Government Law

City-permit rule for mistletoe sale, but not begging, makes 11-year-old an advocate for legal change

Following in her father’s footsteps, an 11-year-old girl from suburban Portland, Ore., cut and bagged mistletoe on a recent trip to an uncle’s farm and sold beribboned bags for $4 each at Portland Saturday Market last week. Her intention was to earn money to pay for braces.

But as Madison Root soon learned from a private security guard at the market, a permit is required to sell at any city park under the municipal code, reports the Oregonian. Presumably due to constitutional concerns, there is no such requirement imposed on those who beg for money. However, Madison couldn’t even give the holiday decoration away and ask for a donation, the security guard said.

“We totally understand the rule,” her father, Ashton Root, told the newspaper. “But here she was selling mistletoe and all around her were people playing music for money, or asking for money for pot, or just spare change. We’re allowing people to beg, but not to sell; it seems like there should be some sort of exception.”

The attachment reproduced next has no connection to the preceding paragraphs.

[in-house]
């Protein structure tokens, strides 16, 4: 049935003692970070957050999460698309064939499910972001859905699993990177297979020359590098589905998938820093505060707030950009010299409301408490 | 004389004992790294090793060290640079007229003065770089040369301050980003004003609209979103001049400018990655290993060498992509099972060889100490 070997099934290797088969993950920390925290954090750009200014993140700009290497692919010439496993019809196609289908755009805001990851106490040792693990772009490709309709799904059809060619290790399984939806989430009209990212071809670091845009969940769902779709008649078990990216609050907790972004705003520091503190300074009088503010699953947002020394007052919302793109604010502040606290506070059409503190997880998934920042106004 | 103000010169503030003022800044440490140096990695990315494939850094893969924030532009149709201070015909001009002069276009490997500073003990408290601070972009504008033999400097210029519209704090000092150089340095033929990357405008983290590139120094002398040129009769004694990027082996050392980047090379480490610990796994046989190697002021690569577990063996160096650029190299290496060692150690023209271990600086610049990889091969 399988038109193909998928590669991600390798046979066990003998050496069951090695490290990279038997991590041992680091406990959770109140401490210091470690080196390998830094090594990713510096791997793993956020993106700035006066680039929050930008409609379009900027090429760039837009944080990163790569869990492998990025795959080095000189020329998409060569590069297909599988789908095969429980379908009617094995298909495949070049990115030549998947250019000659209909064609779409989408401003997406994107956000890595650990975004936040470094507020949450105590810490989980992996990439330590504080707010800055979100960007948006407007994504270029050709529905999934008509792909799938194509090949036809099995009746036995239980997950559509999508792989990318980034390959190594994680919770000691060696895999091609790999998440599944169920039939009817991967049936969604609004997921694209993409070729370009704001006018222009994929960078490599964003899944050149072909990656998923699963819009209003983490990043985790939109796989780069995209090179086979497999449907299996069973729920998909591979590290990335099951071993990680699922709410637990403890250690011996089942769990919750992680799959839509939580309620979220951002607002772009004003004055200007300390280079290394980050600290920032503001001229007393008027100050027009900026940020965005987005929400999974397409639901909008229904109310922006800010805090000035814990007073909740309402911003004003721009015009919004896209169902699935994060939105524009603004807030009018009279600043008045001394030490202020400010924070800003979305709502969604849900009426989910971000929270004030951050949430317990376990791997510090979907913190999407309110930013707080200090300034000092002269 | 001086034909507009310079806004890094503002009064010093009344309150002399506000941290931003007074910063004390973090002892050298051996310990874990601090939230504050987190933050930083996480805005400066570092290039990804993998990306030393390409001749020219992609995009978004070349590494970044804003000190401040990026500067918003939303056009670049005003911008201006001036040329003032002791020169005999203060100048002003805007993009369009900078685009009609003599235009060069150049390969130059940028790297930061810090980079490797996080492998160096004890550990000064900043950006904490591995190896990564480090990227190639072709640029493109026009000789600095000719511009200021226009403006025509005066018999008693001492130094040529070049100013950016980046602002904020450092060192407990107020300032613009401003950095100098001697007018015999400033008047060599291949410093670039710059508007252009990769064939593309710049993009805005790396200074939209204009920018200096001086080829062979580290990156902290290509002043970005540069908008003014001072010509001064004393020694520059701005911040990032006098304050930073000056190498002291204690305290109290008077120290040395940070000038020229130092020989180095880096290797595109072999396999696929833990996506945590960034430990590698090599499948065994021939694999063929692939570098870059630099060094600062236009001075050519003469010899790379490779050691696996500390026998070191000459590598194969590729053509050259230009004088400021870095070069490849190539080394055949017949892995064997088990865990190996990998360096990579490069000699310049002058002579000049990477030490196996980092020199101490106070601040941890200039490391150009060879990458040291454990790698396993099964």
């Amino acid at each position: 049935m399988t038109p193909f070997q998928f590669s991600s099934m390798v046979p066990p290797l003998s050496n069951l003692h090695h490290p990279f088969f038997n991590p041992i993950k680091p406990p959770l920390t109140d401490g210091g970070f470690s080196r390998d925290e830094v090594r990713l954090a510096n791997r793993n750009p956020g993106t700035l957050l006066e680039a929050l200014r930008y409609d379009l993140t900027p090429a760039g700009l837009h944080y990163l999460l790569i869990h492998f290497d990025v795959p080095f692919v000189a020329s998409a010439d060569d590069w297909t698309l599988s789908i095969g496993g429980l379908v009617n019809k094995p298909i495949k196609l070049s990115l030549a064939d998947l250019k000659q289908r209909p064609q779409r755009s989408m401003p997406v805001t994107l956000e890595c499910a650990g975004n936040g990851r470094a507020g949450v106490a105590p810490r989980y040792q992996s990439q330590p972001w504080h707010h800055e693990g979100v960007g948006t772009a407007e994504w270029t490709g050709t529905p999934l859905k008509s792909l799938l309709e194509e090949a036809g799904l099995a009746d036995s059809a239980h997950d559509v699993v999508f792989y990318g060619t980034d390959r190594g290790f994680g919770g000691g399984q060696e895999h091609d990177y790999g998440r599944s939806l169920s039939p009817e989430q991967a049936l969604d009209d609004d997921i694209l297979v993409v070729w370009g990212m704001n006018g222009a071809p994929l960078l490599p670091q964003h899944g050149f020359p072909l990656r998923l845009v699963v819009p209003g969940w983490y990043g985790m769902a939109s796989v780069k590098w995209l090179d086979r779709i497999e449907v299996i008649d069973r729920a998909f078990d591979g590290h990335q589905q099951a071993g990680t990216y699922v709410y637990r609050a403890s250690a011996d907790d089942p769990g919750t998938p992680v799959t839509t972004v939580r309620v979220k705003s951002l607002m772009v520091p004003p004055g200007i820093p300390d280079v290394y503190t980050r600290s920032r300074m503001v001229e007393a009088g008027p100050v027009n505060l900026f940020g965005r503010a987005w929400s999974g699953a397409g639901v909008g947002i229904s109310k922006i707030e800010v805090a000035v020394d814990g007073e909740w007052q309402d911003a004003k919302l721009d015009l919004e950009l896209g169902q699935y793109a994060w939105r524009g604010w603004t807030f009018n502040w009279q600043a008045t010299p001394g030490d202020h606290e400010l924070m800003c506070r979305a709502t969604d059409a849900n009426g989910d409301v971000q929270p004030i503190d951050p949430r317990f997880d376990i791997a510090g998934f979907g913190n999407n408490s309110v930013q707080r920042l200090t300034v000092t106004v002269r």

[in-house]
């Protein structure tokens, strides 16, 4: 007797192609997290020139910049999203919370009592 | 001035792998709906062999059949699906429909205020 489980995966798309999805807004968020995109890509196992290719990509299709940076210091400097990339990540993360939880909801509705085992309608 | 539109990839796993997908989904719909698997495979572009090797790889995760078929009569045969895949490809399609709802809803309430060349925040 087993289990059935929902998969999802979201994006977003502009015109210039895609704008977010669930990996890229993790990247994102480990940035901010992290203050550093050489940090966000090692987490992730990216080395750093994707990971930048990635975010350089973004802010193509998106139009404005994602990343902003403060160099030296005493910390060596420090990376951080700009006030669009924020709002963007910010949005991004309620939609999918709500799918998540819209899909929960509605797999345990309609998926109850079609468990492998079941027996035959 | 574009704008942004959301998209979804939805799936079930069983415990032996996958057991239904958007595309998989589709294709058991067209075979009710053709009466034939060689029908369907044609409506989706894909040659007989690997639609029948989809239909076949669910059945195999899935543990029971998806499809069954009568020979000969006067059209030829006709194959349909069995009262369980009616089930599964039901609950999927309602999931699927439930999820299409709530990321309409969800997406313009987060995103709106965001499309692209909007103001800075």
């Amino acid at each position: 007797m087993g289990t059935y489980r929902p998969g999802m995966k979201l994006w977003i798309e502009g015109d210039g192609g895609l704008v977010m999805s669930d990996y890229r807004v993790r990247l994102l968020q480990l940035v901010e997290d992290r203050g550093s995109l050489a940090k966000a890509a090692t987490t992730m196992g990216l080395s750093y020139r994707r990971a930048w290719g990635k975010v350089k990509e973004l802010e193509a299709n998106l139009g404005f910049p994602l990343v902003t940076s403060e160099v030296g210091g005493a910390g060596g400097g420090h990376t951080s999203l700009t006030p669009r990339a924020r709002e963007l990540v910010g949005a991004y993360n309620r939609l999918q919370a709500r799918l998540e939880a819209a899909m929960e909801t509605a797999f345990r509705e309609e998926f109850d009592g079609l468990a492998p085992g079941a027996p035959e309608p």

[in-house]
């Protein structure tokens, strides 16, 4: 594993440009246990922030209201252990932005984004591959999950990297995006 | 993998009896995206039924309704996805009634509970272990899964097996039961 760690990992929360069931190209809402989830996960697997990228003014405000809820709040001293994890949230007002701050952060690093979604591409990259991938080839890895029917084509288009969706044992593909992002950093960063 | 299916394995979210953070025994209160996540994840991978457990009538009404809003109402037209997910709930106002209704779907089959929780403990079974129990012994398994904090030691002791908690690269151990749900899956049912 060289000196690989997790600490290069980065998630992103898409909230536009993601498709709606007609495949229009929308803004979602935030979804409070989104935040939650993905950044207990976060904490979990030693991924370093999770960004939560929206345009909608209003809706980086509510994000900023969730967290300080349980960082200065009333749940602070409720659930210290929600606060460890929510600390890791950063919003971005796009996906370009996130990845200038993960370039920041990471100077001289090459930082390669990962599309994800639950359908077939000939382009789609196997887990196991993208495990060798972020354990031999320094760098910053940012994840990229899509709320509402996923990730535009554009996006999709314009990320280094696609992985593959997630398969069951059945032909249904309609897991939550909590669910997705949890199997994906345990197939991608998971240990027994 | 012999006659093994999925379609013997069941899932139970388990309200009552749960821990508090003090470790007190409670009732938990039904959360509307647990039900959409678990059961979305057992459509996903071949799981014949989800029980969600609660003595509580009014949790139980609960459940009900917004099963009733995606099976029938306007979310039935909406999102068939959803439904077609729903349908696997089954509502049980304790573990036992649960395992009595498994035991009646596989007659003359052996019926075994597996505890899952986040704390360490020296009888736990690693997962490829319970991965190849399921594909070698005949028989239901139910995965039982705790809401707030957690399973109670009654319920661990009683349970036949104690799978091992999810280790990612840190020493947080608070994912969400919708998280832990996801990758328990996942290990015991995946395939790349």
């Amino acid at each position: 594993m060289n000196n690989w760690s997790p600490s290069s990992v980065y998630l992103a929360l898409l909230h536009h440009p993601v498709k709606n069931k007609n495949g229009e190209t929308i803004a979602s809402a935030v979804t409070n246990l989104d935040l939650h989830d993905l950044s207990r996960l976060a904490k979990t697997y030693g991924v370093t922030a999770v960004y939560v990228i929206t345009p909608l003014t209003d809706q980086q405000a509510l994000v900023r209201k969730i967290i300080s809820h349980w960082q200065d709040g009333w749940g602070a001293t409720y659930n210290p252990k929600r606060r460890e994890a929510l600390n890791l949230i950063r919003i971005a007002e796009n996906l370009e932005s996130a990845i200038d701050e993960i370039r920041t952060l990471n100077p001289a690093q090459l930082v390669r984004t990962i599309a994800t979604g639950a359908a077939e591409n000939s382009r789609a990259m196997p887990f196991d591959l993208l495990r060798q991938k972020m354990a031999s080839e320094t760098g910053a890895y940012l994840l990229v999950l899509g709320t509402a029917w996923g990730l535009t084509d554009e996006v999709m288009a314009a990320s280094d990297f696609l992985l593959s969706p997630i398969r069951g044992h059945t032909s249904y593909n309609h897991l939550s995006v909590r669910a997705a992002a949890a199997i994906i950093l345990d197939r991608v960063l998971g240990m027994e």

Others apparently are sympathetic to the fledgling entrepreneur’s situation: One man called and ordered 30 bags of mistletoe and the owner of a Christmas tree farm donated $1,000 to the girl’s braces fund, the senior Root said.

Nonetheless, it isn’t just about the money, Madison tells the newspaper. That’s why she is now working on a speech she plans to give at the same location, near the Skidmore Fountain, along with free mistletoe, this coming Saturday at what she is calling “The Great Kissoff.”

“I feel that I can make a statement and possibly make a difference,” she said. “The city laws are supporting begging and are against working.”

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